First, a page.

Sunday, September 21, 2008

You, Too, Can Raise Major Donations And Here's Some Help...

In order to raise single large amount donations at one time you will need to develop relationships with the potential major donors who already do, or would buy into your organization. In order to do this, it is helpful to know what inspires wealthy donors to give in large amounts.

In the September 11, 2008 "News Updates" post on The Chronicle of Philanthropy's site, in her article, New Study Sheds Light on What Wealthy Donors Care About; Many Say They Will Support Operating Costs, Holly Hall summarizes "I'm Not Rockefeller" a survey conducted by the University of Pennsylvania’s Center for High Impact Philanthropy. The Center interviewed 33 donors who, donated an average of 1.5million each year. Click the study's name (in this paragraph, above) to access the study findings report.

To quote Hall, the survey " was aimed at providing insight into how the nation’s wealthiest donors choose the charities they support, how they obtain information on those organizations, how they assess the impact of their gifts, and the roles they see themselves playing in nonprofit organizations."

To quote the Executive Summary of the findings, "What we found were a set of diverse and evolving practices, a predominant reliance on peers for information, a narrow and negative view of evaluation (despite a strong desire to make a difference), and difficulty with exiting established relationships with nonprofits, perhaps because the transaction costs of “breaking up” seem too high. To our surprise, we also found that nearly a third of the study participants do not think of themselves as “philanthropists,” despite giving an average of nearly $1 million annually." [Page i]

The Executive Summary wraps up by commenting on the reason for the study; the Center for High Impact Philanthropy wants to understand what today's major donors needs are, in order to determine how the Center can gather, package, and disseminate the information that donors need. To again quote the Executive Summary, "Many [donors] expressed a reluctance to investigate the effectiveness of potential recipients for fear of inviting unwanted solicitations or appearing distrustful or overly demanding of the nonprofits with which they already had relationships. Most did not know about or refer to the myriad academic and nonprofit resources in their areas of interest." [Page i] So, the study was fruitful and the Center now has its work cut out for itself. We, who work for nonprofits, can consider the same task before each of us. We need to make it easy for the wealthy, who would potentially give in larger amounts, to give to the nonprofits we work for. The way to do this is to listen to the donors and also learn.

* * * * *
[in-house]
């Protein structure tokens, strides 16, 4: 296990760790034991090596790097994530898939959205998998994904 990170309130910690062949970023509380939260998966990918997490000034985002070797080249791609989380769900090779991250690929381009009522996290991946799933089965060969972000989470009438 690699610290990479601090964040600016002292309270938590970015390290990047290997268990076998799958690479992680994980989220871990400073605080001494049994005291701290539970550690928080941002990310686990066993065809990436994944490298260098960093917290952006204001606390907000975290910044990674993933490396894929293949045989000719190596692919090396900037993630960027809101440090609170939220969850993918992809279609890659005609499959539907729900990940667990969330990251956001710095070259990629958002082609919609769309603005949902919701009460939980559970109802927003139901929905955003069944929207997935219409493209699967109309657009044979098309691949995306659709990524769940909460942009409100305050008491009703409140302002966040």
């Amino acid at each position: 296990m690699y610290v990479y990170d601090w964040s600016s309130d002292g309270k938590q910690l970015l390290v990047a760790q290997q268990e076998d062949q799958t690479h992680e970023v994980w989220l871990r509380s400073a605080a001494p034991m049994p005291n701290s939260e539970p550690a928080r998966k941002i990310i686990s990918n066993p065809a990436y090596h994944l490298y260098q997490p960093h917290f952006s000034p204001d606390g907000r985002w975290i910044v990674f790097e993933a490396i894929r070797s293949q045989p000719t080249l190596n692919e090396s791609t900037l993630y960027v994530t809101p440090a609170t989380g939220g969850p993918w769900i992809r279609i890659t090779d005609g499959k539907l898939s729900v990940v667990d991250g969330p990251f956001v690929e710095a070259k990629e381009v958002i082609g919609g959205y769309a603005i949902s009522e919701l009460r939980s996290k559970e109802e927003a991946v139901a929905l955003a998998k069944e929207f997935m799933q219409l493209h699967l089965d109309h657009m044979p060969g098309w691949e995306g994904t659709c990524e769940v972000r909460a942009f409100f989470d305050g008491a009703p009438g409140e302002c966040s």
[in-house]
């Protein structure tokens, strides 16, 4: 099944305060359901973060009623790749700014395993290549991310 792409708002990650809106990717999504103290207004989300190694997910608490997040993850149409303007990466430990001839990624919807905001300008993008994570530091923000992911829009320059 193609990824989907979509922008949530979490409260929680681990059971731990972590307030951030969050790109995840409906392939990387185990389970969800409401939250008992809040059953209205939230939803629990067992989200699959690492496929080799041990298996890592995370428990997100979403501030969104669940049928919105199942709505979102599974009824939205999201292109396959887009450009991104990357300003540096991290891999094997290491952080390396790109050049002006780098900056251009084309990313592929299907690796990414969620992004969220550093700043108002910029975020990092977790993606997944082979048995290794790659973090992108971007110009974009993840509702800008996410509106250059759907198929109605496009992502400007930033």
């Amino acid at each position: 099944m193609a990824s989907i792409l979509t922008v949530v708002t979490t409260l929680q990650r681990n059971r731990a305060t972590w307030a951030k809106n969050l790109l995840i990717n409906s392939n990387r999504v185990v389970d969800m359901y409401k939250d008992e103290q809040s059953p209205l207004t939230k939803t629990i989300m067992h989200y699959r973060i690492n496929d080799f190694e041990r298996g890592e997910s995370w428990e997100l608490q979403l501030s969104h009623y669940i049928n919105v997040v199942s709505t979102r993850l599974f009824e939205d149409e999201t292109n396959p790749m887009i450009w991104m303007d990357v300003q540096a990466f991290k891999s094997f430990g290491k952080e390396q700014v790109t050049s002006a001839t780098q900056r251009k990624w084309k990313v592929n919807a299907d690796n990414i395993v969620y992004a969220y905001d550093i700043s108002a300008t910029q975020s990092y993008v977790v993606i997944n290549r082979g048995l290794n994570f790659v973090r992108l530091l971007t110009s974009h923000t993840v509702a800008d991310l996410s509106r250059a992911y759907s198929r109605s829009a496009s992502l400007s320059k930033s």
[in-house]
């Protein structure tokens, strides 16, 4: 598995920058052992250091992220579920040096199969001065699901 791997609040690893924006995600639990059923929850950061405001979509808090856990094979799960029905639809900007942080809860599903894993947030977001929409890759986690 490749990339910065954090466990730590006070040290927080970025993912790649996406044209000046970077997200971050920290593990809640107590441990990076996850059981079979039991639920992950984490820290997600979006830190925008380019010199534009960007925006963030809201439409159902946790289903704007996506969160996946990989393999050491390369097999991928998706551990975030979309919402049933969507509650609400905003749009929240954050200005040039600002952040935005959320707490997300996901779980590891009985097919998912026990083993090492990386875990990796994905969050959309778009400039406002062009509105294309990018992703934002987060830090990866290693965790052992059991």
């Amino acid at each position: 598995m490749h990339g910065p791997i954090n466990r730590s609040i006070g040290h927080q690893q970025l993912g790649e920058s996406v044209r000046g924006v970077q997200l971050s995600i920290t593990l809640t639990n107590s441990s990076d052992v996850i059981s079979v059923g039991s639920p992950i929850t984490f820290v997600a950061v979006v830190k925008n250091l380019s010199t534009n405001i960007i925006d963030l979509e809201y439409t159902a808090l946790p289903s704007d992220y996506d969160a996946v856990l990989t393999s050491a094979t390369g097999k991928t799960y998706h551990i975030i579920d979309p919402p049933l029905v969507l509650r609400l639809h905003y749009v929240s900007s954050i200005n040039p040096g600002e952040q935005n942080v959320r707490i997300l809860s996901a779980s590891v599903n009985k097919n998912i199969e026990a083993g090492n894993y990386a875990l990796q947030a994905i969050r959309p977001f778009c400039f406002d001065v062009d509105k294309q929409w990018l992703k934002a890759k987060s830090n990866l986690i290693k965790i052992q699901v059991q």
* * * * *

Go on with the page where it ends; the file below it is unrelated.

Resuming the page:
I know that you know this; you've heard it over and over. Relationships are REALLY how to raise larger donation amounts. To quote the study, "HNWP participants indicated that their criteria for philanthropic giving were deeply informed by their social capital. The criteria they most frequently cited – apart from an interest in or passion for a subject – were personal involvement with an organization (or the involvement of someone known to them) and the ability to influence a tangible program or project related to a passion or interest. These factors were especially important at the time of an initial gift. Some HNWPs told us that their involvement in an organization was an absolute precondition to donating what they considered larger gifts. Others were comfortable giving a larger amount if someone they knew well was personally involved in an organization. Few HNWP participants made a practice of giving large gifts in situations where they had simply heard of and/or read about an organization." [Section 1:9, Page 13]

What nonprofit does not need money to fund its overhead, or operating costs today? It is so often thought (or assumed) that donors (grant donors, major donors, etc.) won't or don't fund operating or overhead costs. This is simply not true. The study even found that major donors expect to help pay for these costs. To quote one of the surveyed participants "“ [S]omebody needs to pay for the overhead in order for them to provide their services, so why shouldn’t it be us? And if we believe in the organization, why shouldn’t we pay for their overhead?”" [Section 1:10, Page 14] Talk with your major donors or develop your more wealthy regular donors; they are not necessarily adverse at all to assisting the organization with its operating costs. Many participants in the study understood that these costs exist as much as programmatic costs.

As I've said repeatedly in this blog, "The most common trajectory is a transition from early hands-off donations to more focused giving.5 Increased focus is most typically associated with greater involvement in an organization." [Section 1;19, Page 23 of 32] Nonprofits who do not think they have access to wealthy donors or potential major donors; or who do not choose to develop their wealthier donors are simply leaving money on the table, and which nonprofit can afford to do that? We, especially as fundraisers, need to listen to our donors (and potential donors and volunteers); and learn. Studies like these are a wealth of information. I have definitely learned new information from this study, as I know that you will, as well.

The URL for the study's findings (report) is: http://www.impact.upenn.edu/UPenn_CHIP_HNWP_Study.pdf

1 comment:

CharityNetUSA.com said...

Cultivating major donors is an area in which I could definitely use more expertise. Thanks for providing links to these resources!

www.charitynetusa.com/blog